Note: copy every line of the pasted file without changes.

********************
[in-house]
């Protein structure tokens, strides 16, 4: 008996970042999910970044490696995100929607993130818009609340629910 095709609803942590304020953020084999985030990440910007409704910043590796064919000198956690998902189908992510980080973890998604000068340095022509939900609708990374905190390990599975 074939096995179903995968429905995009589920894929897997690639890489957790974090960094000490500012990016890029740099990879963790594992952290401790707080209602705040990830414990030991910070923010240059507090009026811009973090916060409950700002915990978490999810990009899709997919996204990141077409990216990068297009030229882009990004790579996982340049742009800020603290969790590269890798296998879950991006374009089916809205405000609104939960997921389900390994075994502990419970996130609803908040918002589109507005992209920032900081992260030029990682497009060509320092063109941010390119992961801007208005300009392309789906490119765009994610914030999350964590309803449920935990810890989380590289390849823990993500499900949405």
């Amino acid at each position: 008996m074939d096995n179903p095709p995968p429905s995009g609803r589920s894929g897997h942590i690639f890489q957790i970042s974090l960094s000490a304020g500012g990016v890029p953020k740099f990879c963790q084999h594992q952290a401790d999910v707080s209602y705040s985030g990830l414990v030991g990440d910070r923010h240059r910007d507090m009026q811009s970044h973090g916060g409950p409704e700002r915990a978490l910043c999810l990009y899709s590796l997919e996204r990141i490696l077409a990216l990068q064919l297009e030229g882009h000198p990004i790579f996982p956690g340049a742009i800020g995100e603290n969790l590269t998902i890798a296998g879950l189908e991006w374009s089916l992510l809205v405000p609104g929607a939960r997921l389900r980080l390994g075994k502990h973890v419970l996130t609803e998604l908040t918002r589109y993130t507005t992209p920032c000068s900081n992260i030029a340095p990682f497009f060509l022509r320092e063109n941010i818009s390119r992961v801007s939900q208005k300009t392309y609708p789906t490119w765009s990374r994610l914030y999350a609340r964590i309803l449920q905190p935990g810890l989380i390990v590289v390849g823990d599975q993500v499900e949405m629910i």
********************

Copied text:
[in-house]
């Protein structure tokens, strides 16, 4: 008996970042999910970044490696995100929607993130818009609340629910 095709609803942590304020953020084999985030990440910007409704910043590796064919000198956690998902189908992510980080973890998604000068340095022509939900609708990374905190390990599975 074939096995179903995968429905995009589920894929897997690639890489957790974090960094000490500012990016890029740099990879963790594992952290401790707080209602705040990830414990030991910070923010240059507090009026811009973090916060409950700002915990978490999810990009899709997919996204990141077409990216990068297009030229882009990004790579996982340049742009800020603290969790590269890798296998879950991006374009089916809205405000609104939960997921389900390994075994502990419970996130609803908040918002589109507005992209920032900081992260030029990682497009060509320092063109941010390119992961801007208005300009392309789906490119765009994610914030999350964590309803449920935990810890989380590289390849823990993500499900949405």
């Amino acid at each position: 008996m074939d096995n179903p095709p995968p429905s995009g609803r589920s894929g897997h942590i690639f890489q957790i970042s974090l960094s000490a304020g500012g990016v890029p953020k740099f990879c963790q084999h594992q952290a401790d999910v707080s209602y705040s985030g990830l414990v030991g990440d910070r923010h240059r910007d507090m009026q811009s970044h973090g916060g409950p409704e700002r915990a978490l910043c999810l990009y899709s590796l997919e996204r990141i490696l077409a990216l990068q064919l297009e030229g882009h000198p990004i790579f996982p956690g340049a742009i800020g995100e603290n969790l590269t998902i890798a296998g879950l189908e991006w374009s089916l992510l809205v405000p609104g929607a939960r997921l389900r980080l390994g075994k502990h973890v419970l996130t609803e998604l908040t918002r589109y993130t507005t992209p920032c000068s900081n992260i030029a340095p990682f497009f060509l022509r320092e063109n941010i818009s390119r992961v801007s939900q208005k300009t392309y609708p789906t490119w765009s990374r994610l914030y999350a609340r964590i309803l449920q905190p935990g810890l989380i390990v590289v390849g823990d599975q993500v499900e949405m629910i």